Meanwhile, in some regions of the world, glass-blowing became a more widespread form of craftsmanship, and so glass pipes specifically made for cannabis use were catching on.
The First Water Pipes
In the 1920s, archaeologists exploring Africa discovered what may have been the first water pipes, known as Earth pipes, used to smoke cannabis. They acted similarly to modern water pipes, made from various natural materials, and allowing the user to inhale the smoke while taking water into their mouths at the same time to cool it down.
In the 16th century, water pipes were believed to first become popular in Asia. First, they were likely made from bamboo, although glass ones were slowly becoming en vogue. In Russia, a bong made of gold was discovered that dates back hundreds of years.
Bongs quickly became associated with status in China during this time, as they became very ornate and decorative, and were collected by the elite of society. They were originally used mainly for tobacco use, but there’s enough evidence to show that they were also used to smoke marijuana.
Glass-blowing fell out of fashion for a while, to find a resurgence in the 19th century thanks to Louis Comfort Tiffany, who made decorative glass fashionable again with his company, Tiffany Co.
The 20th Century
In the 1940s, glass water pipes became popular among those who smoked cannabis, and the United States developed its first industry of glass-blowing for this purpose. The word bong entered the dictionary during this time.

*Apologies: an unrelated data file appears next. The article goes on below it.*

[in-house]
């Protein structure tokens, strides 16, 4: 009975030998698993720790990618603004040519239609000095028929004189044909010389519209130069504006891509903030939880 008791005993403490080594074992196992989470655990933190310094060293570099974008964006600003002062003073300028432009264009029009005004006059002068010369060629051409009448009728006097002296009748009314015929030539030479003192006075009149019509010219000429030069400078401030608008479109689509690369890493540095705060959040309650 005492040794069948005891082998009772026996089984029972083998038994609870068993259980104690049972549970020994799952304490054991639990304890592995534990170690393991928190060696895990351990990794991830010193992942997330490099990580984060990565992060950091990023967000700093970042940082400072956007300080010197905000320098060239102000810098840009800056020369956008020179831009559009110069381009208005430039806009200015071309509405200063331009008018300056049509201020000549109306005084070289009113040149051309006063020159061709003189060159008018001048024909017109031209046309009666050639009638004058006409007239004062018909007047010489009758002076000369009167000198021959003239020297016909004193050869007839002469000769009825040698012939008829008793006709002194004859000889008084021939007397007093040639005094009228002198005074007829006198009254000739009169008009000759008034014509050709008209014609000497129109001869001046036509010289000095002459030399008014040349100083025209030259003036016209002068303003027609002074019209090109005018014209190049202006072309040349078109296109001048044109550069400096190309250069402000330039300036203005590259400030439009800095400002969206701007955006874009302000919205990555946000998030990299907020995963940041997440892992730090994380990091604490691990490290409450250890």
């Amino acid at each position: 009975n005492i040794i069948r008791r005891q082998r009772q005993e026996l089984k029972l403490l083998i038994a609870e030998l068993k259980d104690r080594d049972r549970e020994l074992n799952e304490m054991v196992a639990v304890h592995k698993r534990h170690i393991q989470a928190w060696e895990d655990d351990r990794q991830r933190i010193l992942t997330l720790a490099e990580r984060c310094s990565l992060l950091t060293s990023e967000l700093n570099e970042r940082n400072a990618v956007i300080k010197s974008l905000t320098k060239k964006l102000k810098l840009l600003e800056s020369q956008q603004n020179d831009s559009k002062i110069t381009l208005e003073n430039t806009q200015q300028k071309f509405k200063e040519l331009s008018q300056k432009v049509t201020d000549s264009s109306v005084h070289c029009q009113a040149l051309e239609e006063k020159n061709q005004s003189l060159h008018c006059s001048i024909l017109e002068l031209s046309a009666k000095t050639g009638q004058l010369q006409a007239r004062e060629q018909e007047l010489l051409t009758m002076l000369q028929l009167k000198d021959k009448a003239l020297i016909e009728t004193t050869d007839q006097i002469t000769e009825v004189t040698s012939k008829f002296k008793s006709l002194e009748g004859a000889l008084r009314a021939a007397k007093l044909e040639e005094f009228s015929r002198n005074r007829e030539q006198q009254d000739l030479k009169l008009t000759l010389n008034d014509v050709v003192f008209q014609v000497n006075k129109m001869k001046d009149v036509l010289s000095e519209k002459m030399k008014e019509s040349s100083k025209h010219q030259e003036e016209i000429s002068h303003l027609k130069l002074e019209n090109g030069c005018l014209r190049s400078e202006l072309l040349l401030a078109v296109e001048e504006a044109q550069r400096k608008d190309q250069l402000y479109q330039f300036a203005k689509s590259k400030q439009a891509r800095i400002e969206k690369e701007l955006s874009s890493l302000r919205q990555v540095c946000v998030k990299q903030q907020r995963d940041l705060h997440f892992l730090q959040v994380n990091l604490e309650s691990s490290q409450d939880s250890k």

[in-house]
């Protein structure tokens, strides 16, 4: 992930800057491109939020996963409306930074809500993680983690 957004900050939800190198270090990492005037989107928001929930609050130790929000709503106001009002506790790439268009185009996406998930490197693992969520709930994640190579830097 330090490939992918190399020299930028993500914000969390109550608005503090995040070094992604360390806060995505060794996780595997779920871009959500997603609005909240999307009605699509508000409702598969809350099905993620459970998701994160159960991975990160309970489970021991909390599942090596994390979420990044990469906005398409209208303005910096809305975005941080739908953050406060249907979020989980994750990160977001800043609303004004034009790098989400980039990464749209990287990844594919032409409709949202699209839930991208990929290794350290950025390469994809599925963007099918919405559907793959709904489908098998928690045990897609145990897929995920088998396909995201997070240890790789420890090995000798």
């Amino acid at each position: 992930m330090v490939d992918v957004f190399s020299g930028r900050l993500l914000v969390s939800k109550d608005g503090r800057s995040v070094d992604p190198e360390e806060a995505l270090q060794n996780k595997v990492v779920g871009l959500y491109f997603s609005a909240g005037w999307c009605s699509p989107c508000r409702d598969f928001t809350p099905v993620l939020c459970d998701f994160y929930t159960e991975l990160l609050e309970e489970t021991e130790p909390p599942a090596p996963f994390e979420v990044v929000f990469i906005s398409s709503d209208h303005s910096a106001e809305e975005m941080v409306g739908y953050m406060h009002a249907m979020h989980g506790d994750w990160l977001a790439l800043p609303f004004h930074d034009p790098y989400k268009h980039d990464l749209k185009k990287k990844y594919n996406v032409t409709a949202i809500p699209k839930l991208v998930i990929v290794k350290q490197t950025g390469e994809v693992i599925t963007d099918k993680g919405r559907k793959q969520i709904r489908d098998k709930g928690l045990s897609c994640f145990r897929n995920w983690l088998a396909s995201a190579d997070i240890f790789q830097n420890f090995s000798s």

Meanwhile, ornamental glass-blown pipes became standard for those who smoked, being available in various sizes, shapes and colors. In the 1960s, during the hippie movement, marijuana entered the mainstream for the first time in decades, which resulted in a huge demand for glass pieces like pipes, water pipes and larger bongs. Around this time, San Francisco opened up several head shops that sold these devices to the weed-loving residents of the city. Celebrated glass-blowers began to craft exquisite pipes that set the trends we still follow today.
Today, glass pipes and bongs are just as popular than ever, and as marijuana becomes legalized in various regions across the country, they are more out in the open than before. Further, there are now technologically advanced devices that vaporize cannabis rather than rely on combustion, which our ancient ancestors could only dream of.
A newer trend in the world of pipes is the use of silicone, which is more durable than glass, and more lightweight as well. However, we doubt that glass pipes will ever fall out of fashion, as they are synonymous with cannabis, and offer visual interest to generations upon generations of smokers.
From the clay chillum of the ancient days to today’s advanced vaping hardware, smoking devices intended for cannabis use have evolved over thousands of years. But what is more striking is how today’s pipes are quite similar to the ones used by our ancestors centuries ago. At the end of the day, marijuana works just as well whether you are using a primitive device made from a coconut shell, or an elaborate bong that is several feet tall.